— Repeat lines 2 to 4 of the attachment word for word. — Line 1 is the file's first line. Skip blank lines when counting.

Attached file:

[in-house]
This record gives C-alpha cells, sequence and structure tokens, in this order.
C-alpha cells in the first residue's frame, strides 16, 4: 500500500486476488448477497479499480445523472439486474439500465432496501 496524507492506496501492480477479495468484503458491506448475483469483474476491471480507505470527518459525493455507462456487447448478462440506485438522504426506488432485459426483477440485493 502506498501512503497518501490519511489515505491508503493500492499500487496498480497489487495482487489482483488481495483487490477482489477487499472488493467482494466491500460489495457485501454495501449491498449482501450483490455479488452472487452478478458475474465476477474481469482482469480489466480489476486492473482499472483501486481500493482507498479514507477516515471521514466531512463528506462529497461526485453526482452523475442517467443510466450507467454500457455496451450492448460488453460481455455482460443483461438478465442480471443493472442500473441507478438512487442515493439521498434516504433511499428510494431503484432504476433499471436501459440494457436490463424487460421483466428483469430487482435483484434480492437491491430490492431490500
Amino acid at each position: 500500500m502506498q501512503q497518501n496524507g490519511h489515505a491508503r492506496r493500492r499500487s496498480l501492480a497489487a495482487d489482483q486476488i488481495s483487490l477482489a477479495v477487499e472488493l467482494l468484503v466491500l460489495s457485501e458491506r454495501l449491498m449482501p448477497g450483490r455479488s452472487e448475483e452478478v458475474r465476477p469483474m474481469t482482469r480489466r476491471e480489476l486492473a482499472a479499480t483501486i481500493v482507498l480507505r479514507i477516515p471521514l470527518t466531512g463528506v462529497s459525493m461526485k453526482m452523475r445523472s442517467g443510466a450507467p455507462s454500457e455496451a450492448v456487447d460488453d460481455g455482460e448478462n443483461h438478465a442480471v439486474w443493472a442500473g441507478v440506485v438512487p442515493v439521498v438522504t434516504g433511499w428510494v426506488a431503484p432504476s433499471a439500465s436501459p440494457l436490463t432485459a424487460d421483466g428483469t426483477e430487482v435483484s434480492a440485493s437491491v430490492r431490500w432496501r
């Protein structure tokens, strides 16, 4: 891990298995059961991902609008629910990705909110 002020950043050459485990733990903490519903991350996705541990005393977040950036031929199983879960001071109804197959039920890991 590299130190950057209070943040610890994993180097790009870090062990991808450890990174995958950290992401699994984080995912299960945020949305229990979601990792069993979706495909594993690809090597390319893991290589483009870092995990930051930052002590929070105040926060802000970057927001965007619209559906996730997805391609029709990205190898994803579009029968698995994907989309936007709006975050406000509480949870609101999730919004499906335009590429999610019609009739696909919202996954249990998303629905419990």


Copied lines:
This record gives C-alpha cells, sequence and structure tokens, in this order.
C-alpha cells in the first residue's frame, strides 16, 4: 500500500486476488448477497479499480445523472439486474439500465432496501 496524507492506496501492480477479495468484503458491506448475483469483474476491471480507505470527518459525493455507462456487447448478462440506485438522504426506488432485459426483477440485493 502506498501512503497518501490519511489515505491508503493500492499500487496498480497489487495482487489482483488481495483487490477482489477487499472488493467482494466491500460489495457485501454495501449491498449482501450483490455479488452472487452478478458475474465476477474481469482482469480489466480489476486492473482499472483501486481500493482507498479514507477516515471521514466531512463528506462529497461526485453526482452523475442517467443510466450507467454500457455496451450492448460488453460481455455482460443483461438478465442480471443493472442500473441507478438512487442515493439521498434516504433511499428510494431503484432504476433499471436501459440494457436490463424487460421483466428483469430487482435483484434480492437491491430490492431490500
Amino acid at each position: 500500500m502506498q501512503q497518501n496524507g490519511h489515505a491508503r492506496r493500492r499500487s496498480l501492480a497489487a495482487d489482483q486476488i488481495s483487490l477482489a477479495v477487499e472488493l467482494l468484503v466491500l460489495s457485501e458491506r454495501l449491498m449482501p448477497g450483490r455479488s452472487e448475483e452478478v458475474r465476477p469483474m474481469t482482469r480489466r476491471e480489476l486492473a482499472a479499480t483501486i481500493v482507498l480507505r479514507i477516515p471521514l470527518t466531512g463528506v462529497s459525493m461526485k453526482m452523475r445523472s442517467g443510466a450507467p455507462s454500457e455496451a450492448v456487447d460488453d460481455g455482460e448478462n443483461h438478465a442480471v439486474w443493472a442500473g441507478v440506485v438512487p442515493v439521498v438522504t434516504g433511499w428510494v426506488a431503484p432504476s433499471a439500465s436501459p440494457l436490463t432485459a424487460d421483466g428483469t426483477e430487482v435483484s434480492a440485493s437491491v430490492r431490500w432496501r